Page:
Spain laws every tourist should know that could see you fined up to €1,500

The sale and consumption of alcohol is limited in some parts of the Balearic Islands, including Magaluf
The sale and consumption of alcohol is limited in some parts of the Balearic Islands, including Magaluf -Credit:The Image Bank RF/Getty Images

Millions of Brits are getting ready to jet off on their summer holidays, with Spain being one of the most popular destinations - but if you're heading there in the coming months, there are some rules you should be aware of.

Restrictions have been imposed in some parts of the country with high tourist numbers, which could see anyone falling foul of them hit with a fine - with the latest change coming into force in the Balearic Islands just last week. This new rule, which applies to parts of Mallorca and Ibiza, has imposed a ban on alcohol sales at night, and means drinking in public is prohibited.

This is not the only law that has been introduced in recent years in order to combat the impact of over-tourism in Spain, with restrictions also applying to smoking, drugs, parties, and even clothing. Here are the other rules that anyone planning a holiday to Spain should read up on before they go - more information can be found on the FCDO's Spain travel advice page.


As mentioned above, it is illegal to drink alcohol in the street in some areas of Spain, and doing so could land you an on-the-spot fine of between €500 and €1,500 (£430 - £1290). There are strict controls on drinking in public places, including on beaches, the Foreign Office warns, which is particularly worth bearing in mind if you're heading to one of the country's notorious party hotspots.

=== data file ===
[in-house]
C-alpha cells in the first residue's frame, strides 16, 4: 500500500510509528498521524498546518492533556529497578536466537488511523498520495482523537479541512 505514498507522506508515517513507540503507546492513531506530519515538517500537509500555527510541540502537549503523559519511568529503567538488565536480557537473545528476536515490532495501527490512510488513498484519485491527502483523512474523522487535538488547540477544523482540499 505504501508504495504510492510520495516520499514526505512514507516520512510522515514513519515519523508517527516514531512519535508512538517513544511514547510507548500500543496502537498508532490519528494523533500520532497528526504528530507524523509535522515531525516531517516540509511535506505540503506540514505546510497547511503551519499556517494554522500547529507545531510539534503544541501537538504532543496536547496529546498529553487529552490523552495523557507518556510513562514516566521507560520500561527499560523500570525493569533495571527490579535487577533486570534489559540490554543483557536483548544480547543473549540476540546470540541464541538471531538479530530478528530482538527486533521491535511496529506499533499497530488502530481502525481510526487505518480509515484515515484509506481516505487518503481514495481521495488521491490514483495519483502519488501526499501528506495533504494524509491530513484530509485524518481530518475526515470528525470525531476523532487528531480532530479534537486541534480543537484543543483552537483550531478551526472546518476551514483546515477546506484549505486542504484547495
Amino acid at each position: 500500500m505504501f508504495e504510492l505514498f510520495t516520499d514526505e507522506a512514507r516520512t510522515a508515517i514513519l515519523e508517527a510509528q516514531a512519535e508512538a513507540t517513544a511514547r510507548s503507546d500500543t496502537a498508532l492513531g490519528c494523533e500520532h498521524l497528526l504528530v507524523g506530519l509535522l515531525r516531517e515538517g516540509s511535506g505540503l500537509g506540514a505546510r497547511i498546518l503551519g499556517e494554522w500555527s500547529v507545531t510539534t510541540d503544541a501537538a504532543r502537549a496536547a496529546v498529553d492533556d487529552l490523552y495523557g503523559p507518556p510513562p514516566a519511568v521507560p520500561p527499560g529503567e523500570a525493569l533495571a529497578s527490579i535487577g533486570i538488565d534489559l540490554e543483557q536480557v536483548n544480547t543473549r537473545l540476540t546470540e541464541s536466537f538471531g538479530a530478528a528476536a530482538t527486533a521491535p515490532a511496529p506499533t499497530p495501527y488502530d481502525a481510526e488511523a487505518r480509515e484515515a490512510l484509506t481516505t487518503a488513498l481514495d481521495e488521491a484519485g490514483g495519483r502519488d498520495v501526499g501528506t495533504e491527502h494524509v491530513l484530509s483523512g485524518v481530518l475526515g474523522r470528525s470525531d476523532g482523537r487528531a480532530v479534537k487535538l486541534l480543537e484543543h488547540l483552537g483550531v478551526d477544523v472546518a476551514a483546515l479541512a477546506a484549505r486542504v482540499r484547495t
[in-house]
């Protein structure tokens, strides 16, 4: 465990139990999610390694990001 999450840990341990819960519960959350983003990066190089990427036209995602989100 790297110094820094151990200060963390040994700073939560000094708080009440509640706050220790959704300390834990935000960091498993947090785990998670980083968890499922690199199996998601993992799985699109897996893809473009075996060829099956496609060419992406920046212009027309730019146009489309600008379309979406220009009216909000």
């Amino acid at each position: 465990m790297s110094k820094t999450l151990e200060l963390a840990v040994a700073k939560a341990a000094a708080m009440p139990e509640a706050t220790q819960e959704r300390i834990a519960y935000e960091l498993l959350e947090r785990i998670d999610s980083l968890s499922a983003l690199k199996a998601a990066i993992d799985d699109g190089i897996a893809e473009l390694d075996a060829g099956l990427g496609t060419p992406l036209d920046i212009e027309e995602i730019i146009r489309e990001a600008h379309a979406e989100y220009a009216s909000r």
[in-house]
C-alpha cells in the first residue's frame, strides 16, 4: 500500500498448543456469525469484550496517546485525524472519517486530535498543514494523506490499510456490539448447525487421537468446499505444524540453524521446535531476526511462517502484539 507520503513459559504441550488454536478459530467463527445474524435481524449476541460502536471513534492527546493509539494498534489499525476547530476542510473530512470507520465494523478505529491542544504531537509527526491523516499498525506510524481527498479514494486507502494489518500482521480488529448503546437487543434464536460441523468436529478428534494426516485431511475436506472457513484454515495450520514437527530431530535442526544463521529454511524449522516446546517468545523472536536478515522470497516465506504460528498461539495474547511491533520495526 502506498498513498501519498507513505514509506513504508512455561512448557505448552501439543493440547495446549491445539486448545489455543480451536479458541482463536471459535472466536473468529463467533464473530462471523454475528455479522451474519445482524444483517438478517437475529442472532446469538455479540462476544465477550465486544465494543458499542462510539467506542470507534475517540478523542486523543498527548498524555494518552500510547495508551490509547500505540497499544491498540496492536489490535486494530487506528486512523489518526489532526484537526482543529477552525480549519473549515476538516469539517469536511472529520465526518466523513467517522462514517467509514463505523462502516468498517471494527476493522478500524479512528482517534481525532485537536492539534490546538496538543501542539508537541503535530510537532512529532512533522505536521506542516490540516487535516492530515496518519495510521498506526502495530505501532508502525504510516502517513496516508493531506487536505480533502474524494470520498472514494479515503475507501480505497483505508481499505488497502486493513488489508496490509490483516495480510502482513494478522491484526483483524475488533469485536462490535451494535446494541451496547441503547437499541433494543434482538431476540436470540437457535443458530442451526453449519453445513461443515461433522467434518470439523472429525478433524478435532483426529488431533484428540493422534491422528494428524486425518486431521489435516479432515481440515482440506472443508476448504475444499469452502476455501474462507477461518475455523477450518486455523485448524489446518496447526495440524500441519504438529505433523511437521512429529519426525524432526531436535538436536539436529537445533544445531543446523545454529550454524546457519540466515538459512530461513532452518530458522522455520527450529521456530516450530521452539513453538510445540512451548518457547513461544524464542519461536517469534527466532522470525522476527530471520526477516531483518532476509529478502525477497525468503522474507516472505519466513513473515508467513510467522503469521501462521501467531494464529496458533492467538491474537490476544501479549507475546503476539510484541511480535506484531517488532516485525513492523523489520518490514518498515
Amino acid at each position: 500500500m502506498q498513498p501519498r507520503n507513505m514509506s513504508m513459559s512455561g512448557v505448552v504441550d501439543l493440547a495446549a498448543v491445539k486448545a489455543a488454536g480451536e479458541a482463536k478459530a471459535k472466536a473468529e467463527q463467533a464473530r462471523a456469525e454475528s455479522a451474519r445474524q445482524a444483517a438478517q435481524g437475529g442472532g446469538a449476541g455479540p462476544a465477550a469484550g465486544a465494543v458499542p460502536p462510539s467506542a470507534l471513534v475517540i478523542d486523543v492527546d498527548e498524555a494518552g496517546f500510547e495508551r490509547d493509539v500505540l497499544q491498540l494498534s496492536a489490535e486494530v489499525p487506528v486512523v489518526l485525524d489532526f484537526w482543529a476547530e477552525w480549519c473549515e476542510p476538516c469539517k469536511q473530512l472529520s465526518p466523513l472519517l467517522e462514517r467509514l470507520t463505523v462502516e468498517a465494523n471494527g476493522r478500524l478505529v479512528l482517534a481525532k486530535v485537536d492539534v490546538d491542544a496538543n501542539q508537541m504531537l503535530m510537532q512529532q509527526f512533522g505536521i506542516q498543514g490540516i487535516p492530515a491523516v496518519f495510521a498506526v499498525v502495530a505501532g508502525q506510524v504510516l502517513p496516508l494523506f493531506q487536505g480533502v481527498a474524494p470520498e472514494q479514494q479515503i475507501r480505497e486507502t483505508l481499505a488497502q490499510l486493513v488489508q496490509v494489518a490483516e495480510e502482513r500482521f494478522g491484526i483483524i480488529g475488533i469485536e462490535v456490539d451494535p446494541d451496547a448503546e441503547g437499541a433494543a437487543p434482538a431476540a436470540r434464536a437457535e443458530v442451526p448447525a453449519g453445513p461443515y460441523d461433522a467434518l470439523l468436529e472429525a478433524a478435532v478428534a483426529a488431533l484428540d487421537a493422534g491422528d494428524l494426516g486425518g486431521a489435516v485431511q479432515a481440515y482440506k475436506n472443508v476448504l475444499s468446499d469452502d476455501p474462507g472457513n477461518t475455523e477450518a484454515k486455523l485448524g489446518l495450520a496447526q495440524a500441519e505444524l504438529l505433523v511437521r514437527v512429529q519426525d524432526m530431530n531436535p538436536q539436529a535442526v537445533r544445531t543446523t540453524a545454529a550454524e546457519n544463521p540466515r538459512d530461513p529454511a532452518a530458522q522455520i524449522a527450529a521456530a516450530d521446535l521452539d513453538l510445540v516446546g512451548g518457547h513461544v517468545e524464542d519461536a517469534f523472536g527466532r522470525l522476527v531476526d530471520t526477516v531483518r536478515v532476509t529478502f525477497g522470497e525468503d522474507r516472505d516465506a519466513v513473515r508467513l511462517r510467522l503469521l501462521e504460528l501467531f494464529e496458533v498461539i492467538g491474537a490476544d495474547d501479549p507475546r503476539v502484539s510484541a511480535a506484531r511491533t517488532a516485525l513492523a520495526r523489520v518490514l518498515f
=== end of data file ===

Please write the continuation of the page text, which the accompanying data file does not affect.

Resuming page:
Local laws limit the sale and availability of alcohol in areas of some resorts on the Balearic Islands, including Magaluf and Playa de Palma in Mallorca, as well as San Antonia in Ibiza. This bans attractions such as happy hours, pub crawls and party boat trips, as well as the sale of alcohol from vending machines or self-service alcohol dispensers, and 'off-licence' alcohol sales are also prohibited between 9.30pm and 8am.

Smoking and drugs

Smoking is also prohibited on most Spanish beaches, including all of the beaches in Barcelona. Those caught smoking where they're not supposed to could be fined £25.

In addition, possession of even a small quantity of drugs can lead to arrest and detention. Possession of large quantities will usually result in prosecution and a prison sentence, according to the FCDO.


In some parts of Spain, including Barcelona, Malaga and Palma, it's illegal to wear just a bikini or swimming shorts in the street, and being bare-chested is also banned in some area. You could be fined €300 (around £250) if you're caught wearing swimwear on the seafront promenade or adjacent streets.

This rule applies to other public settings too, such as restaurants, shops and bars. Tourists are advised to always cover up when walking back from the beach or swimming pool to avoid getting on the wrong side of the law.

Illegal parties

There have been a number of "serious accidents" involving people attending illegal commercially promoted parties in villas and private homes on the islands of Ibiza and Mallorca, the FCDO said. Licensed clubs and bars have to meet safety and security standards - and illegal commercial parties may not meet these standards.

If you attend an illegal commercially promoted party, you may end up being fined. "Take care of your belongings, make sure you know where emergency exits are and do not take unnecessary risks," the Foreign Office advises.